Stateline, NV—Frankie O’Dell, is a 38-year-old pro from Denver, Colorado whose numerous cashes in his 17-year career include two WSOP bracelets in Omaha. Visiting a friend’s ranch outside Reno, he decided to visit Harveys Lake Tahoe for the first time and soak up the scenery. He couldn’t resist playing in the fifth event, $300 limit Omaha hi-lo, and had a very easy time of it.
He started fast in the tournament, came to the final table with the lead, and was never headed until the tournament ended in a three-way deal. While O’Dell plays all games and has cashes and wins in every type of event, he prefers Omaha and H.O.R.S.E. because he finds it much less stressful than no-limit.
“In no-limit, you go all in before the flop, then have to wait for five cards, and listen to guys running around screaming, ‘I got beat by a one-outer.’” His friend summed it up: “Frankie was born to play Omaha.”
The official payout for first place was $9,337. Event 5 had 107 players and a $31,070 prize pool.
Three tables were still left on day one. The final table started the next day at 6:30 p.m. with blinds of 2,500-5,000, limits 5,000-10,000 and 32 minutes left at that level. O’Dell led with 50,000 chips.
In early action, two players went all in – and all out. It was a three-way pot. Kirk Loberman was all in with A-K-10-7 and Richard Lathem had all his chips committed with A-2-8-K. O’Dell had them both covered holding A-A-J-6. Loberman missed his straight possibilities and Lathem missed his low draw when the board came 3-4-J-Q-Q, as O’Dell’s pocket aces finished them both off.
9th place: Having the least chips, Loberman ended ninth, paying $652. Loberman is 40, from San Diego and is employed in the brokerage industry. He’s played 25 years, learning from his father, and has several other Omaha/8 cashes. He also enjoys sports.
8th place: For eighth, Lathem took home $901. Lathem, 46, is a real estate investor from South Lake Tahoe, California who’s played for three years, starting in home games. His hobby is hiking.
Just as the round ended, we almost lost another player. Donna Heard was all in, up against O’Dell and Scott Dixon. With Dixon betting all the way and O’Dell calling, it looked like it was all over for Heard. Instead, after the board came 8c-Jd-Kd-3d-6s, Heard turned up A-2 and diamonds for a nut-nut hand to triple up.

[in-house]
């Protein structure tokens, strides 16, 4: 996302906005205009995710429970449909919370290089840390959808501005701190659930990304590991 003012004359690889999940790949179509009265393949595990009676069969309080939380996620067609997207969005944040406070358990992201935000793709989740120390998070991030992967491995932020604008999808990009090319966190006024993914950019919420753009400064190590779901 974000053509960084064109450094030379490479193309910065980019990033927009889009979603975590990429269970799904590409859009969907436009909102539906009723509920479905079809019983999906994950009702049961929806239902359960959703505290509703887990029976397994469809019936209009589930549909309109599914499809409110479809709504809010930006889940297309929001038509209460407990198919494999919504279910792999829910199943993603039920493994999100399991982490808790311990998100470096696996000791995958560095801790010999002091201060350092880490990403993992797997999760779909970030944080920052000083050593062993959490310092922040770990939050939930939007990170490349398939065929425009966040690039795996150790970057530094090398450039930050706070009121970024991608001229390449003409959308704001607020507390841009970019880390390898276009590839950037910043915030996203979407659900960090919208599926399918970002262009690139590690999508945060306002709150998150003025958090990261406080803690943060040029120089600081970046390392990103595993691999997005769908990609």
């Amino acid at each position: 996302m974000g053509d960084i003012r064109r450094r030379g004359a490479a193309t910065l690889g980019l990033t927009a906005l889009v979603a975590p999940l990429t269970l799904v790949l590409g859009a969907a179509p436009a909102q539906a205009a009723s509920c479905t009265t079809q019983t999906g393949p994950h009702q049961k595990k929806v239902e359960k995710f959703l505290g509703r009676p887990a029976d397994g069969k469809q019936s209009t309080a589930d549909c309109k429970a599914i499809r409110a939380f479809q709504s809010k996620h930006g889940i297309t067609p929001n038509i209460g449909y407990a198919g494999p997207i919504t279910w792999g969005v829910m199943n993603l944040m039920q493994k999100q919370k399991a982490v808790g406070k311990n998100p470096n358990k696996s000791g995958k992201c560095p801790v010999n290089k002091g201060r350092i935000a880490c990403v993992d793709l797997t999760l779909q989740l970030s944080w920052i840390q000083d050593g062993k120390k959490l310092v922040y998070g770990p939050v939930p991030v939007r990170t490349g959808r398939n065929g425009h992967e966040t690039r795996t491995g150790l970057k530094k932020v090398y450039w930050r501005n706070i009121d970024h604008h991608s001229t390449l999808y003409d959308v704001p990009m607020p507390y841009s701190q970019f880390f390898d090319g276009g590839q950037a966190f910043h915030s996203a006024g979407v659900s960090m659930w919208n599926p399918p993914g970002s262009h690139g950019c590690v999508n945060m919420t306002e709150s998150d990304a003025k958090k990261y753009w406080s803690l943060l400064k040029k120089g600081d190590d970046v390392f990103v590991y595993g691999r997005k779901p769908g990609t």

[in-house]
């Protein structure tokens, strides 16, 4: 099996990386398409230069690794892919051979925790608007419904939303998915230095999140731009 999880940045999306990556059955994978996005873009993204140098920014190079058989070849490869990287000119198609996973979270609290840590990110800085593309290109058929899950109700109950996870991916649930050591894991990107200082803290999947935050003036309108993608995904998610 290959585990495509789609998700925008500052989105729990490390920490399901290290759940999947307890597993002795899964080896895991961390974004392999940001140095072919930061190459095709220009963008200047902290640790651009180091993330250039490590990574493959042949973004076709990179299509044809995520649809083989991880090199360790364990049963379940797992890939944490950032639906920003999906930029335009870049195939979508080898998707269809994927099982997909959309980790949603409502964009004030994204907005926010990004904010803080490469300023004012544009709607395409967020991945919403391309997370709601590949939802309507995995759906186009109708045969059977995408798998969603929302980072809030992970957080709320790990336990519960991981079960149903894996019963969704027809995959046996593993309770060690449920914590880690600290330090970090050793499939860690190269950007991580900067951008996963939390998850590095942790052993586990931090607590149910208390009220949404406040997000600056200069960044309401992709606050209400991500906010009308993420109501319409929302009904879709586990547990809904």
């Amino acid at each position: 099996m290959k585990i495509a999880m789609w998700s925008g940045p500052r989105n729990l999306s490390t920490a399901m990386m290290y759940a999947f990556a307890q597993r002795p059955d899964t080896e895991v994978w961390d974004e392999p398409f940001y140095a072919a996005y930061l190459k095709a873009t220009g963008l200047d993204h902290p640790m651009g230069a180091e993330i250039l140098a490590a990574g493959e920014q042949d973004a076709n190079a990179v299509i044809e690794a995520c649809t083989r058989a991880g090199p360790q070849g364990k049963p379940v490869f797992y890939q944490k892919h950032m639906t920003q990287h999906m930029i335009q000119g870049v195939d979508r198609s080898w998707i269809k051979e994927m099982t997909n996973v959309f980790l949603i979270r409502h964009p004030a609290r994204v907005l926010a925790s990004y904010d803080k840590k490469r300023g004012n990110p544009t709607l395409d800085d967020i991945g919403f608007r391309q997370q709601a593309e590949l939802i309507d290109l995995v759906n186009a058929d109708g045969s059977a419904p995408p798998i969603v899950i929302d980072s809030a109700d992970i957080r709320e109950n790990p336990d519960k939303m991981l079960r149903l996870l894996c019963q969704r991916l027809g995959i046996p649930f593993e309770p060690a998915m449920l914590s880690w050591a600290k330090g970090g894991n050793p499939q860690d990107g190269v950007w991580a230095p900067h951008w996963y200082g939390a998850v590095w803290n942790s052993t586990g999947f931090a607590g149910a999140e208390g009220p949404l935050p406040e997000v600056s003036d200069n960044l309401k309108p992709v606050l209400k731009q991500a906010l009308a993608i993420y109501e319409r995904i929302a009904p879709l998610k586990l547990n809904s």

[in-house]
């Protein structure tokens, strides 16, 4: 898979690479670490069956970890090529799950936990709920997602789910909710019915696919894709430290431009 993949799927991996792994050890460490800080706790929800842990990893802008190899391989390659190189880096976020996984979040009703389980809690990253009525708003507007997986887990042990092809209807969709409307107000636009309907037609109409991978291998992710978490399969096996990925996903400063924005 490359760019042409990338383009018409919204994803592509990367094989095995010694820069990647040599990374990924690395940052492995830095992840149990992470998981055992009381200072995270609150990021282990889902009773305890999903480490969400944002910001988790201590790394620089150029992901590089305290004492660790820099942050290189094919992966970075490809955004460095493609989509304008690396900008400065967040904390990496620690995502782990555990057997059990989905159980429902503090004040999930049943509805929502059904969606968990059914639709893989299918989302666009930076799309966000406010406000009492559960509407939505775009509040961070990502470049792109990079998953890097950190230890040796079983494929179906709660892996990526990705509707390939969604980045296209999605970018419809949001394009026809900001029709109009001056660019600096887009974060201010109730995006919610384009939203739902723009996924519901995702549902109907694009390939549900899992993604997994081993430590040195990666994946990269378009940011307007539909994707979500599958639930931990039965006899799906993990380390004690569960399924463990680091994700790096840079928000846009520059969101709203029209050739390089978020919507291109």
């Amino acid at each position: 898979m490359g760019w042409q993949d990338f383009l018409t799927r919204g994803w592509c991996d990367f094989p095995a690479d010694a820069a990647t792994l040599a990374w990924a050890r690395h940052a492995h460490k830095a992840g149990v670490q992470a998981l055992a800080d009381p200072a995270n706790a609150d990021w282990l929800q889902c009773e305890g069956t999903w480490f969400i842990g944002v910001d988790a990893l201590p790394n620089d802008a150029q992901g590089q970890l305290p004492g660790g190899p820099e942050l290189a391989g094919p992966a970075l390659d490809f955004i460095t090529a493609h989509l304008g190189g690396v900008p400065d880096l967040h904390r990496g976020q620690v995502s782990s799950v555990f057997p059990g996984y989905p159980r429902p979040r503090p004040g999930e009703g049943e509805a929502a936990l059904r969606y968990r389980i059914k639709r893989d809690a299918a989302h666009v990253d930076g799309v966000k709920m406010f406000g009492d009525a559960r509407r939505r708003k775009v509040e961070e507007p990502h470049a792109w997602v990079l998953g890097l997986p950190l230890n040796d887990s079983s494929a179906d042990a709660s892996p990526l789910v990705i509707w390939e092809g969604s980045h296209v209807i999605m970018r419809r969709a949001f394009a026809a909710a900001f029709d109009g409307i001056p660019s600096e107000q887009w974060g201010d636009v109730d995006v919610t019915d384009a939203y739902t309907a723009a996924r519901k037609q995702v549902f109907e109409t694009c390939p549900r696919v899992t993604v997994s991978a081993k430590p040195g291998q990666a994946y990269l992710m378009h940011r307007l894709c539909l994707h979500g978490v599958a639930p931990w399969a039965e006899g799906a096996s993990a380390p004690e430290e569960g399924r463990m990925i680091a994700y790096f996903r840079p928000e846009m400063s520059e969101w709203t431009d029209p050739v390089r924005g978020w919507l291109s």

7h place: Blinds were now 3,000-6,000 and limits 6,000-12,000. The almost-vanquished became the victor on the next hand. This time it was William “Computer Bill” Bertram who was all in with A-4-5-7. The board came K-J-6-5-4. Heard, with a premium hand of A-2-3-4, took both ends with a nut low and 6-high straight as Bertram went out seventh, paying $1,212, Bertram is a 72-year-old physicist from Reno. He’s played 15 years and has had several prior cashes. His other hobbies are golf and wine.
6th place: Limits went to 8,000-16,000. Next out was Glenn Uchibori. He missed a straight draw while O’Dell, holding A-10-6-2, took the pot by pairing his deuce. Uchibori, 47, is a lifelong resident of Honolulu, Hawaii. He has three dozen or so tournament cashes, the largest coming when he cashed 28th at a World Poker Tour championship event. He also won an Omaha hi-lo event at the Pot of Gold tournament in Reno, NV
By now, O’Dell owned almost exactly half the 642,000 chips in play. As play went on, Brendon Thomson was all in, but got a chop when both he and Jack Larson showed wheels. All five players were still around when limits went to 12,000-24,000, though three players were very short-chipped.
5th place: Heard was the first short-chipped player to depart. She was all in from the big blind for 6,000 holding 3-3-4-9. O’Dell had A-Q-10-6 and won with a full house when the board showed 6-10-5-J-10. Heard, 54, is from Trumann, Arkansas where she is self-employed. She learned poker five years ago from her husband and has a win and a second in Magnolia State events.
4th place: Next short stack to disappear was held by Thomson. He had 2-4-5-7 and was called by Larson and O’Dell. Larson had 6-9-J-Q and the board came J-2-8-5-7 to give him a 9-high straight. Thomson, 26, is from Sacramento, California and taught himself poker seven years ago.
And that ended the play as a three-way deal was agreed to.
3rd place: Scott Dixon got an official $3,759 for third. Dixon is a 40-year-old financial consultant from Fresno, California who began playing poker five years ago in “drunken home games.” His poker highlight is getting knocked out by Freddy Deeb at a WSOP event.
2nd place: Jack Larson’s official payout for second was $5,468. Larson, 75, is originally from Texas but has lived in Golden, Colorado since 1939. He retired after 29 years as a high school teacher. He began playing poker with his family when he was six. He won Omaha hi-lo events at Legends of Poker at the Bicycle Casino, the 4-Queens Classic, the Desert Classic in Palm Springs, and also won an Omaha high event at Ocean’s 11.
1st place: O’Dell had by far the most poker achievements at this final table. He has nearly $2 million in tournament cashes. Some of his biggest payouts include $776,385 for winning the $10,000 championship event at the Bicycle Casino’s Legends of Poker; $240,000 for winning a $2,000 Omaha/8 event at the WSOP; and $133,000 for winning another WSOP Omaha/8 tournament. He learned poker from his father at the age of 12. His dad would invite a friend in, put money on the table, and let the two play heads-up for it. O’Dell has been playing professionally since he was 21. —Max Shapiro